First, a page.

ONE @ 50: Christian High Holy Days

In honor of ONE magazine’s 50th-anniversary year, the CNEWA blog series, ONE @ 50: From the Vault, aims to revive and explore the wealth of articles published in ONE magazine throughout its history. This Easter season, read about Christians in the Holy Land who overcame obstacles to attend the Holy Fire celebration on Holy Saturday in Jerusalem.

Read the excerpt below from “Christian High Holy Days,” originally published in May 2010, then read the full story.

Childhood dreams. I was 14 years old when my father decided I was ready to participate in the Holy Fire celebration on Holy Saturday, according to the Greek Orthodox tradition.

I belong to one of the 13 oldest Christian families in Jerusalem. Hundreds of years ago, locals commemorated these early Christians by placing in the Church of the Holy Sepulchre 13 banners, each named after one of these families. The only privilege the families’ descendants enjoy is that once a year, on Holy Saturday, a representative from each family carries the banner in a procession that marches around Christ’s tomb in the Church of the Holy Sepulchre three times.

After the procession, the Greek Orthodox patriarch enters the sealed tomb where the Miracle of the Holy Fire occurs, symbolizing the flame of the Resurrection. The fire is then passed out to the waiting crowds through a small window in the outer chamber of the edicule, which enshrines the tomb. Within seconds, the whole church lights up. This must be the most amazing surge of faith I experience throughout year. At that precise moment, I feel renewed as a Christian and prepared to face the many challenges we Arab Christians confront daily in the Holy Land. Since my first experience, I have never missed this amazing celebration except when I was out of the country.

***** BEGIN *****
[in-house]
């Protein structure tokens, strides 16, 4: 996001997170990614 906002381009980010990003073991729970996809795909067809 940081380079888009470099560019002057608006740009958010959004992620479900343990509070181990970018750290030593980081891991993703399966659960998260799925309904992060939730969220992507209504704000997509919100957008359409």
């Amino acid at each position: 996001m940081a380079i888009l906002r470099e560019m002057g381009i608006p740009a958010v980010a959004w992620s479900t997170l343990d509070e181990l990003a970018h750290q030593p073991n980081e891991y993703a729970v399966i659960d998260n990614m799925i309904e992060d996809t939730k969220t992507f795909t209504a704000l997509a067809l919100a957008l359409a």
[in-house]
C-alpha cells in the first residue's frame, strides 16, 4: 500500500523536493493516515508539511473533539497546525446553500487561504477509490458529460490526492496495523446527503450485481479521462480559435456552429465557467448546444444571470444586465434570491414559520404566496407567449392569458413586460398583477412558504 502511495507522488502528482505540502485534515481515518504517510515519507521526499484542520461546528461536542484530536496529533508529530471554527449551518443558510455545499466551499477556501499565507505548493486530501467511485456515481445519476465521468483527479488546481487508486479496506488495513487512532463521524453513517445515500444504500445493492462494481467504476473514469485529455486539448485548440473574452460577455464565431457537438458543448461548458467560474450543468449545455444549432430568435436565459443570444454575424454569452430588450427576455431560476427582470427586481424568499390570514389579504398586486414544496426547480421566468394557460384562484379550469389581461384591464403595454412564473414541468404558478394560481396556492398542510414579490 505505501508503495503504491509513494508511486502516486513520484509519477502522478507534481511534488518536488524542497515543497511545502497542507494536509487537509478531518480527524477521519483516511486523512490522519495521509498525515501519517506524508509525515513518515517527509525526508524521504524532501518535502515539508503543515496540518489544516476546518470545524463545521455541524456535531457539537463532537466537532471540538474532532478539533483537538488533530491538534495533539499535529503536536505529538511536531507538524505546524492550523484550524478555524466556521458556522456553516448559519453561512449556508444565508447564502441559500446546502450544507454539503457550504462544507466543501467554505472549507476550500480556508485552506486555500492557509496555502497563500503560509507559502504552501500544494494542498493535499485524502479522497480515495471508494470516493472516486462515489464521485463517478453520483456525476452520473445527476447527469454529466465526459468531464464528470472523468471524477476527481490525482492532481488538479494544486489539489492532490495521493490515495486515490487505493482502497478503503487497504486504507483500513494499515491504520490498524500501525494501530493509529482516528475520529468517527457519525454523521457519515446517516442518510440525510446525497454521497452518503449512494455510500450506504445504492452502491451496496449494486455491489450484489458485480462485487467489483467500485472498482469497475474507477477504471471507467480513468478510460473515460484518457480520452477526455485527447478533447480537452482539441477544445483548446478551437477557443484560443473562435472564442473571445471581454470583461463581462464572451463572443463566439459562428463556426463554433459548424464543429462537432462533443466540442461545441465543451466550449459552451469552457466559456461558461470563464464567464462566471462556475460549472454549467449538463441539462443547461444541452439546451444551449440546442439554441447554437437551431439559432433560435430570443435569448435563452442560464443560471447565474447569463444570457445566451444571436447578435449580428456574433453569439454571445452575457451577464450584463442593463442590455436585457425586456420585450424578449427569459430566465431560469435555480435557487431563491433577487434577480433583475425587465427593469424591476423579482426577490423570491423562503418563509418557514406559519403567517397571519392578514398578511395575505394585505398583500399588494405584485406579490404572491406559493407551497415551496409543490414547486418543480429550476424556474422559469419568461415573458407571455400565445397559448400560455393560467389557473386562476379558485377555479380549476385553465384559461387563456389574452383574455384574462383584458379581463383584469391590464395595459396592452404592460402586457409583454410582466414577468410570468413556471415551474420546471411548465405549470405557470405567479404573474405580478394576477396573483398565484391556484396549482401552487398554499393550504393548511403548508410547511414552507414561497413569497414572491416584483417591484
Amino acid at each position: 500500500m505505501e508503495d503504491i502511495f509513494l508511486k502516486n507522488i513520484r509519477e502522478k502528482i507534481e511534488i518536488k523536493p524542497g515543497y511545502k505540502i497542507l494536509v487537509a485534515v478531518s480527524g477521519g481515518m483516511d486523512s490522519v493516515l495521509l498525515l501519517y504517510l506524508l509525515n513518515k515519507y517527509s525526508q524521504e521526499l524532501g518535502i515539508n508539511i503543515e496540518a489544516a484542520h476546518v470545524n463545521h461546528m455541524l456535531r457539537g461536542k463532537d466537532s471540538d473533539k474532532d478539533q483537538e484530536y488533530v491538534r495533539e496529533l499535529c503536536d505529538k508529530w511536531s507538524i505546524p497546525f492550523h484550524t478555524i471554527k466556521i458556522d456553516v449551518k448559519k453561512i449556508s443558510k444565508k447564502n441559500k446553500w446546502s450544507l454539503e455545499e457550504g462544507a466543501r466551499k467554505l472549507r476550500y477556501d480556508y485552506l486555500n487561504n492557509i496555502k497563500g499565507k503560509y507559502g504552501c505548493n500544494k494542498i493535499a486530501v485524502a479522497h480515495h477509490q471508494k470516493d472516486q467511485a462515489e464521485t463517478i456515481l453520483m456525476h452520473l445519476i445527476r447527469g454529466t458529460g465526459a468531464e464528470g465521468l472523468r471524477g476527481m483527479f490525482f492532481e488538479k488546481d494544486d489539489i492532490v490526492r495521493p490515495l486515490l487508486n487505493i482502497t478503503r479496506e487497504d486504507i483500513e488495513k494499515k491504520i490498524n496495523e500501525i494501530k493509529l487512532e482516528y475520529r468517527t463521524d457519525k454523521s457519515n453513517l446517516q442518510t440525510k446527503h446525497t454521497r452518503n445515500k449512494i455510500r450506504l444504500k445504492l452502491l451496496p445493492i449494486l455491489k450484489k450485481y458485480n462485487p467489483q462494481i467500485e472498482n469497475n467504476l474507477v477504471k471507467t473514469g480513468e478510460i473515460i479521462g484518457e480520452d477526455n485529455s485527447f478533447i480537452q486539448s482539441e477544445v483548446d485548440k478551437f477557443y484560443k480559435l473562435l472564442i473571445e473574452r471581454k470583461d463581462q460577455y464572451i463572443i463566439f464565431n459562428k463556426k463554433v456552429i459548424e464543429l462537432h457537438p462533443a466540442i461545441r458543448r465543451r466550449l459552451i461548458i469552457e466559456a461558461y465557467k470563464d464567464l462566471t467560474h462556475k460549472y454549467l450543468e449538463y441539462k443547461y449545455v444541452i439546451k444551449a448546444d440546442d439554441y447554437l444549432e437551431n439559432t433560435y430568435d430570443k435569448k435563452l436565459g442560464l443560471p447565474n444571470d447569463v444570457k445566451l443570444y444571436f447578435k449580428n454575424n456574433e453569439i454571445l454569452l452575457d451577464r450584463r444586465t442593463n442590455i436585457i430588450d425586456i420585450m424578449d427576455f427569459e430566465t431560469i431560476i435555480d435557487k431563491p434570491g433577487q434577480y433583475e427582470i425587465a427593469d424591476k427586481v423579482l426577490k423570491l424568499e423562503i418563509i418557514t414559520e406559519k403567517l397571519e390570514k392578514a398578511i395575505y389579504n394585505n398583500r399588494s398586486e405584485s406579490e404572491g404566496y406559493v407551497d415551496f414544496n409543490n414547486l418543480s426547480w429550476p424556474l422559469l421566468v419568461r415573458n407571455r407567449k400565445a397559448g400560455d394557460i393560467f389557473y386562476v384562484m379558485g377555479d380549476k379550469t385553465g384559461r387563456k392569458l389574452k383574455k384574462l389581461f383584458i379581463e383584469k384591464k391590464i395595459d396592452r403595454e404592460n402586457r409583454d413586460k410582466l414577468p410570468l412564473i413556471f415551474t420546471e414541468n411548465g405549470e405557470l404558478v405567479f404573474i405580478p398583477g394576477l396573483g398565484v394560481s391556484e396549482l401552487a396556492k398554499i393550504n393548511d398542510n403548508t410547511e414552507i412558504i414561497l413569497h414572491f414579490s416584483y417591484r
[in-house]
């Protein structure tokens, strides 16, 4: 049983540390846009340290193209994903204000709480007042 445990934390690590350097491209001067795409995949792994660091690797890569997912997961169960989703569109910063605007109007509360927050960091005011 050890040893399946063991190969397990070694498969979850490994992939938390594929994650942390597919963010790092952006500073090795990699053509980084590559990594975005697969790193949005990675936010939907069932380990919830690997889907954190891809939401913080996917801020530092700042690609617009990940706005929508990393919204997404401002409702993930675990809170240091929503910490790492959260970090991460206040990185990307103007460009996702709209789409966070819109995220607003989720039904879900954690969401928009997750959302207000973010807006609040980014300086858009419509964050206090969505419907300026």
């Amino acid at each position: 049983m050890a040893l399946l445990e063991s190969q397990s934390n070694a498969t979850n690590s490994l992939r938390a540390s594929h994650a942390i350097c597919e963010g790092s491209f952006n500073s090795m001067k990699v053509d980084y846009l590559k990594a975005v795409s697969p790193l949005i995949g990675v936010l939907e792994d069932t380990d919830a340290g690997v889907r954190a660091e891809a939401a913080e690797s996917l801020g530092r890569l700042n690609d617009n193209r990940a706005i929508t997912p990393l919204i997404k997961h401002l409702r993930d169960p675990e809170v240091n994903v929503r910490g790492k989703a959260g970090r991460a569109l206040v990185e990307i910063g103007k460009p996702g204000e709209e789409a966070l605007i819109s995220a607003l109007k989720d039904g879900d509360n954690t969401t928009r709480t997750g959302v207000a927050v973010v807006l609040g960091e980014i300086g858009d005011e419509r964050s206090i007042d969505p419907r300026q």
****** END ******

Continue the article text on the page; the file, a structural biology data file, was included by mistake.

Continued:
Every year, as Easter approaches, we begin discussing who will represent our family on Holy Saturday. Though I must admit that, in recent years, with so many of us emigrating from the Holy Land, selecting our representative has become less of a problem. The number of adults still around who can carry the heavy banner has dwindled to a handful. As a matter of fact, about half of those 13 families have no one left in the Holy Land. For the last few years, three of my relatives have joined me in carrying the banners representing these families — an honor we deeply cherish.

Read more.

Recent Posts

Get to know us and stay informed about the impact your support makes.

Nous constatons que votre préférence linguistique est le français.
Voudriez-vous être redirigé sur notre site de langue française?

Oui! Je veux y accéder.

Hemos notado que su idioma preferido es español. ¿Le gustaría ver la página de Asociación Católica para el Bienestar del Cercano Oriente en español?

Vee página en español